People have often pondered the strange phenomenon of Israel’s survival. For over 70 years, a few million Jews have held off an enemy that is larger by orders of magnitude and wields immense military and economic power. This is, without question, improbable.

Some, of course, attribute Israel’s resilience to divine intervention, but others have more mundane explanations. Usually, it is the one proffered by Golda Meir: “We have nowhere else to go.”

Meir was not alone in her assessment. Vietnamese Gen. Vo Nguyen Giap was reportedly once asked by members of the PLO how they could expel the Jews as he had expelled the French and then the Americans. Giap answered, “The French could go back to France. The Americans could go back to America. The Jews have nowhere to go. You will not expel them.”

This phenomenon was perhaps best described by the ancient Chinese philosopher Sun Tzu in his masterwork The Art of War. Sun Tzu presented the idea of what he called “desperate ground,” which he defined as “ground on which we can only be saved from destruction by fighting without delay.”

“Soldiers when in desperate straits lose the sense of fear,” he explained. “If there is no place of refuge, they will stand firm. If they are in hostile country, they will show a stubborn front. If there is no help for it, they will fight hard.”

Sun Tzu even went so far as to recommend placing soldiers on desperate ground if all other options have been exhausted. “Place your army in deadly peril, and it will survive,” he wrote. “Plunge it into desperate straits, and it will come off in safety.”

If Sun Tzu, Meir and Giap are correct, then the secret of Israel’s survival is no secret at all. Israel exists and has always existed on desperate ground. As a result, it fights hard and has thus far come off in safety.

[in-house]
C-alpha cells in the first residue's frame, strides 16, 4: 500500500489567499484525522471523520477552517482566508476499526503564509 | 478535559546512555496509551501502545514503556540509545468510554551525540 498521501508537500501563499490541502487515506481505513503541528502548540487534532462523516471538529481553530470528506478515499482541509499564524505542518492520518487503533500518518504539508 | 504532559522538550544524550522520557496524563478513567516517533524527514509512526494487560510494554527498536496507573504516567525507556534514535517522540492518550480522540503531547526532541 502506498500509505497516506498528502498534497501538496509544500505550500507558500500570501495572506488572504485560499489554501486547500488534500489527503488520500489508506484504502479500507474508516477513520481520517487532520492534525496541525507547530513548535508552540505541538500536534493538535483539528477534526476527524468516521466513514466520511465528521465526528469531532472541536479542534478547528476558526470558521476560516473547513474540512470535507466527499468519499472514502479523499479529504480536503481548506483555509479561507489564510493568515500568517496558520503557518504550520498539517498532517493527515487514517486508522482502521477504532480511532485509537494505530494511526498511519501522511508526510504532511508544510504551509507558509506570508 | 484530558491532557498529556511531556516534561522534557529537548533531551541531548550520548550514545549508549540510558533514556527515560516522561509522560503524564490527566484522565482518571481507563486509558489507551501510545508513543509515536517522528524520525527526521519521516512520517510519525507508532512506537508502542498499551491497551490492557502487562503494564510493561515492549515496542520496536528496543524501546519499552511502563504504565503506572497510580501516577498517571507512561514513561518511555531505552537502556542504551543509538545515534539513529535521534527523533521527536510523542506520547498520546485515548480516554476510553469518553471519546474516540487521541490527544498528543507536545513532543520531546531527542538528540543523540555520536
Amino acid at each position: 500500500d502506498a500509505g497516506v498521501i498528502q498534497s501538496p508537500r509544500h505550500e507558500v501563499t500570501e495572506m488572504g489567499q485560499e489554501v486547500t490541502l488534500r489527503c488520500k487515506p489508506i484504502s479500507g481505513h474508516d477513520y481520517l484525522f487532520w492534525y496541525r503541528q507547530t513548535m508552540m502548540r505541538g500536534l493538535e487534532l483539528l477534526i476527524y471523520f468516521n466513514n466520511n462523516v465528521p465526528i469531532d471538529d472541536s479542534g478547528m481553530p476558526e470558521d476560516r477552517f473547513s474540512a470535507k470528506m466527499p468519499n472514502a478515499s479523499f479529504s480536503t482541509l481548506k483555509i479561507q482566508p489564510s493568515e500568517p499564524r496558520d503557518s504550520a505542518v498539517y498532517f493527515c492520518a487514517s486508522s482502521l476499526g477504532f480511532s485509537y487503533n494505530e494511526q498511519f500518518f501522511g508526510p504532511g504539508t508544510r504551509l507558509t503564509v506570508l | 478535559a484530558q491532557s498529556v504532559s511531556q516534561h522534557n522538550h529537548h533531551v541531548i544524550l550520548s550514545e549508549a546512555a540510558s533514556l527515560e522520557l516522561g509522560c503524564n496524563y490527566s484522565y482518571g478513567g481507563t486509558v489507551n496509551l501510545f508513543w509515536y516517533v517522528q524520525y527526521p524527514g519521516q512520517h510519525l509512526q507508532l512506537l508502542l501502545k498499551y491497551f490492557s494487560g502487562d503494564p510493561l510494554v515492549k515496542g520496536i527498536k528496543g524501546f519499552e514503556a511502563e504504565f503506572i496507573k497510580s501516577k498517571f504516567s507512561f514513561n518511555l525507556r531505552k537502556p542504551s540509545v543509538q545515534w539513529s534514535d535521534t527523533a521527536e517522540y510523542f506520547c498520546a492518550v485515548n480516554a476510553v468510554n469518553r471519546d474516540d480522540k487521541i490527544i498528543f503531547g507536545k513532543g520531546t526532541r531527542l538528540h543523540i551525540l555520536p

Moreover, Israel is by no means the only one to have survived because it found itself on desperate ground. The Russians in World War II, the Kurds in the fight against Islamic State, Bashar Assad in the ongoing Syrian civil war and numerous others have survived because they had no place of refuge and could only be saved from destruction by fighting without delay.

However, this presents Israel with a difficult and painfully ironic paradox, because, in many ways, the Jews have always been on desperate ground. The Jewish people are the last survivors of an ancient world whose great peoples and powers have almost all passed into history. By rights, the Jews should have followed them, and there were numerous points when they could have.

The Jews’ ultimate answer to their desperate position was Zionism, which sought to provide the Jewish people with the tools to fight back not only by way of relentless endurance, but also physical force if necessary. This, it was hoped, would ensure Jewish survival in a world that, due to the technological horrors of the modern age, was perhaps more dangerous than any that had existed before.

The paradox, however, is that Zionism also wanted more than this: It sought to move the Jews off of desperate ground. Indeed, Herzl himself believed that the political normalization of the Jewish people provided by statehood would bring an end to anti-Semitism and, with it, the Jews’ seemingly perpetual suffering.

Thus far, unfortunately, this has not happened. Zionism and the state it built have survived and even thrived on desperate ground, but Zionism has yet to achieve its ultimate goal. The means by which the Jews survive remain the same: to fight hard, because there is no help for it.

What this means is that the great work of Zionism has still not been completed. There are indications, such as the Abraham Accords, that the completion may come sooner rather than later, but for the moment, Israel and in many ways the Jewish people remain on desperate ground.

It may be that this is the historical fate of the Jewish people. But this can never be known for certain, and perhaps it is our task, in this generation, to see our desperate position not as an immutable destiny but a call to action. It is for us to make at least the attempt to complete the task of Zionism, and create something the Jews have never known, which is the ability to survive through something more than desperation. It may not be for us to finish the work, but nor are we free to desist from it.

Benjamin Kerstein is a writer and editor living in Tel Aviv. Read more of his writing on Substack and his website. Follow him on Twitter @benj_kerstein.

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